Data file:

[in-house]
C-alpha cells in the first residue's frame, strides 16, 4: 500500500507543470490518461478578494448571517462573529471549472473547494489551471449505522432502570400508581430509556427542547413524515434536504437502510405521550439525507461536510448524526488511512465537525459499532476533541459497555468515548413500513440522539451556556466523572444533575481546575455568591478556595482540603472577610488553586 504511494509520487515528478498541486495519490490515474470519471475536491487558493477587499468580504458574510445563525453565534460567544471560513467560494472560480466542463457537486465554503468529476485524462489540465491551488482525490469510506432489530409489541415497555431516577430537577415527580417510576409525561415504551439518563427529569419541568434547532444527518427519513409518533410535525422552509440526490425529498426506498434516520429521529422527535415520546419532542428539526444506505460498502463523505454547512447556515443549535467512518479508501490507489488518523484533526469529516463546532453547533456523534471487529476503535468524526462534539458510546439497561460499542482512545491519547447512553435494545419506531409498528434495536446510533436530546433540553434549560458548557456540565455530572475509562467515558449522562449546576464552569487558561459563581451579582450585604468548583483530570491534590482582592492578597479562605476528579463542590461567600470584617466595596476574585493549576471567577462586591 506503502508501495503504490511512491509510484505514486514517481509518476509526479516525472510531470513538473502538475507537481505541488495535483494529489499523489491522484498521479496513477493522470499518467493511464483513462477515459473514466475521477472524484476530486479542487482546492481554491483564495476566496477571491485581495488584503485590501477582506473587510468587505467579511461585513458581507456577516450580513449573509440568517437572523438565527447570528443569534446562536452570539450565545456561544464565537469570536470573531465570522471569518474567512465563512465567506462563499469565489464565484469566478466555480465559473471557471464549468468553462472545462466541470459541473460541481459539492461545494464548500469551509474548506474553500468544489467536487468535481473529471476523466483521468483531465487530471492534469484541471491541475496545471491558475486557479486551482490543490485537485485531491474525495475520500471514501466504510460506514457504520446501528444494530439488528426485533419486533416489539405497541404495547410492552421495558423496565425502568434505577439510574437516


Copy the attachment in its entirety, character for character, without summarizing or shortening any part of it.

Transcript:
[in-house]
C-alpha cells in the first residue's frame, strides 16, 4: 500500500507543470490518461478578494448571517462573529471549472473547494489551471449505522432502570400508581430509556427542547413524515434536504437502510405521550439525507461536510448524526488511512465537525459499532476533541459497555468515548413500513440522539451556556466523572444533575481546575455568591478556595482540603472577610488553586 504511494509520487515528478498541486495519490490515474470519471475536491487558493477587499468580504458574510445563525453565534460567544471560513467560494472560480466542463457537486465554503468529476485524462489540465491551488482525490469510506432489530409489541415497555431516577430537577415527580417510576409525561415504551439518563427529569419541568434547532444527518427519513409518533410535525422552509440526490425529498426506498434516520429521529422527535415520546419532542428539526444506505460498502463523505454547512447556515443549535467512518479508501490507489488518523484533526469529516463546532453547533456523534471487529476503535468524526462534539458510546439497561460499542482512545491519547447512553435494545419506531409498528434495536446510533436530546433540553434549560458548557456540565455530572475509562467515558449522562449546576464552569487558561459563581451579582450585604468548583483530570491534590482582592492578597479562605476528579463542590461567600470584617466595596476574585493549576471567577462586591 506503502508501495503504490511512491509510484505514486514517481509518476509526479516525472510531470513538473502538475507537481505541488495535483494529489499523489491522484498521479496513477493522470499518467493511464483513462477515459473514466475521477472524484476530486479542487482546492481554491483564495476566496477571491485581495488584503485590501477582506473587510468587505467579511461585513458581507456577516450580513449573509440568517437572523438565527447570528443569534446562536452570539450565545456561544464565537469570536470573531465570522471569518474567512465563512465567506462563499469565489464565484469566478466555480465559473471557471464549468468553462472545462466541470459541473460541481459539492461545494464548500469551509474548506474553500468544489467536487468535481473529471476523466483521468483531465487530471492534469484541471491541475496545471491558475486557479486551482490543490485537485485531491474525495475520500471514501466504510460506514457504520446501528444494530439488528426485533419486533416489539405497541404495547410492552421495558423496565425502568434505577439510574437516